One of the greatest opportunities that comes with winter is the ability to experience some southern locations without getting scorched. While they might look cool, the White Sands National Monument is one of these sizzling destinations. However, in the winter the mild and sunny weather is very pleasant, likely much more so than they cold gray winter skies at home. Often described as ‘otherworldly’ and likened to walking on the moon, this New Mexico natural adventure is unlike any other. The 73,600 acres of windswept dunes are breathtaking, surrounded by the Chihuahuan Desert and set against a backdrop of the San Andres and Sacramento mountains in the distance. This expanse of uninhabited land as well as the dunes’ role as sound barriers create the effect of eerie isolation, a bizarrely enchanting experience.
There are many exciting ways to traverse this desert landscape. Among them is hiking any one of the many trails that offer a wide range of experiences and levels of difficulty. A favorite is the 4.6-mile Alkali Flat Trail, a well-marked guided tour of these endless dunes. Midnight hikes are a must on a visit here, where the moonlit dunes of reflective sand further the feeling of exploring another planet. Full of unusual experiences, sledding down the dunes is another popular activity. A visit in the winter allows comfortable daytime sunbathing as well, without getting fried. Camping is $3 per person per night and reservations can be made up to the last hour before sunset, encouraging spontaneity and adventure.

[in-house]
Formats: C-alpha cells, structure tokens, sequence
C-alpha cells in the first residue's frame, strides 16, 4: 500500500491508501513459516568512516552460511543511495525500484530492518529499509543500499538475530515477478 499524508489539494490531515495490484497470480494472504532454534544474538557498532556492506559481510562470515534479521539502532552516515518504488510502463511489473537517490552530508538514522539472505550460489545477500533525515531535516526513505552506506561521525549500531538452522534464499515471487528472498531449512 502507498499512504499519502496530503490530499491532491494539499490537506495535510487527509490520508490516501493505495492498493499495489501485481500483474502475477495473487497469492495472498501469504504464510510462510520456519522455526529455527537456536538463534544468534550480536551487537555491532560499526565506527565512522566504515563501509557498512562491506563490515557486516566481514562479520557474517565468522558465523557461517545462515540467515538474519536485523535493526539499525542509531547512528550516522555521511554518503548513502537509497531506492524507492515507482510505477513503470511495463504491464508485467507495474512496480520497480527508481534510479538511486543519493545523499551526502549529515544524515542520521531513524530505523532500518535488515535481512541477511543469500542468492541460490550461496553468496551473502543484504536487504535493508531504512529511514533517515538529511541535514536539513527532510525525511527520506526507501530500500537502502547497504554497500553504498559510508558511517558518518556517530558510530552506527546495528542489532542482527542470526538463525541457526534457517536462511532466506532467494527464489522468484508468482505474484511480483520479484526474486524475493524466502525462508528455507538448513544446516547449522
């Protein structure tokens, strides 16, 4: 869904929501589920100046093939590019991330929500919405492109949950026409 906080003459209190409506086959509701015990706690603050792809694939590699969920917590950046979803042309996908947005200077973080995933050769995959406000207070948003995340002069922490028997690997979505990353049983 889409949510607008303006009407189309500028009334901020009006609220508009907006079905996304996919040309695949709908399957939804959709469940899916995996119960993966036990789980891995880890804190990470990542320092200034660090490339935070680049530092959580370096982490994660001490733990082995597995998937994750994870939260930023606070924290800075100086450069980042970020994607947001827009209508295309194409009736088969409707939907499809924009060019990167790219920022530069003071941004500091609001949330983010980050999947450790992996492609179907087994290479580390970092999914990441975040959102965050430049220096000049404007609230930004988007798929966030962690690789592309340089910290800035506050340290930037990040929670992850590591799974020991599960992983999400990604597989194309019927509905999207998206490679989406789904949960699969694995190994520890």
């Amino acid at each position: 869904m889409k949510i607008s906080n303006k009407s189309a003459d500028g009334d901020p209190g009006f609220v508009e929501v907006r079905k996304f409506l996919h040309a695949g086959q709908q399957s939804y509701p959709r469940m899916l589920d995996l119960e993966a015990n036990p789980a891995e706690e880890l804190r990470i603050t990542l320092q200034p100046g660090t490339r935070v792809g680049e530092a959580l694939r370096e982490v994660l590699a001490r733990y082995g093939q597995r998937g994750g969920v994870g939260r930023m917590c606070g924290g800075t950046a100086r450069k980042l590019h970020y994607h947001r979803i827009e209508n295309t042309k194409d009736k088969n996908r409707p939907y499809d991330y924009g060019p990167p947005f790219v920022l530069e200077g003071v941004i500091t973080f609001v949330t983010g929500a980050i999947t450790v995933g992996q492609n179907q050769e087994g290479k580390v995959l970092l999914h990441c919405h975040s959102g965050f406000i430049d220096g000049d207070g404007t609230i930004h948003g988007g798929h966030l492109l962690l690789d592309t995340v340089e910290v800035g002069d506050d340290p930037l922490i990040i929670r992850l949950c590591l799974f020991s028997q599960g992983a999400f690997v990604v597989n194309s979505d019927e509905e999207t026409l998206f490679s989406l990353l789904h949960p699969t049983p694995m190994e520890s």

While in the neighborhood, another natural wonder to check out is the Carlsbad Caverns National Park, about 175 miles southeast of the White Sands. A UNESCO World Heritage Site, this 100-mile long network of caves are some of the largest in the world. At just $6 admission per person, visitors have the option of either a guided tour or individual exploration. Paved, well-lit paths offer exciting but safe views of breathtaking rock formations in rooms as tall as 200 feet. From vast, moon-like gypsum dunes to deep, mysterious caverns, there is no better time to experience the natural wonders of the southwest than as an escape from harsh winter weather.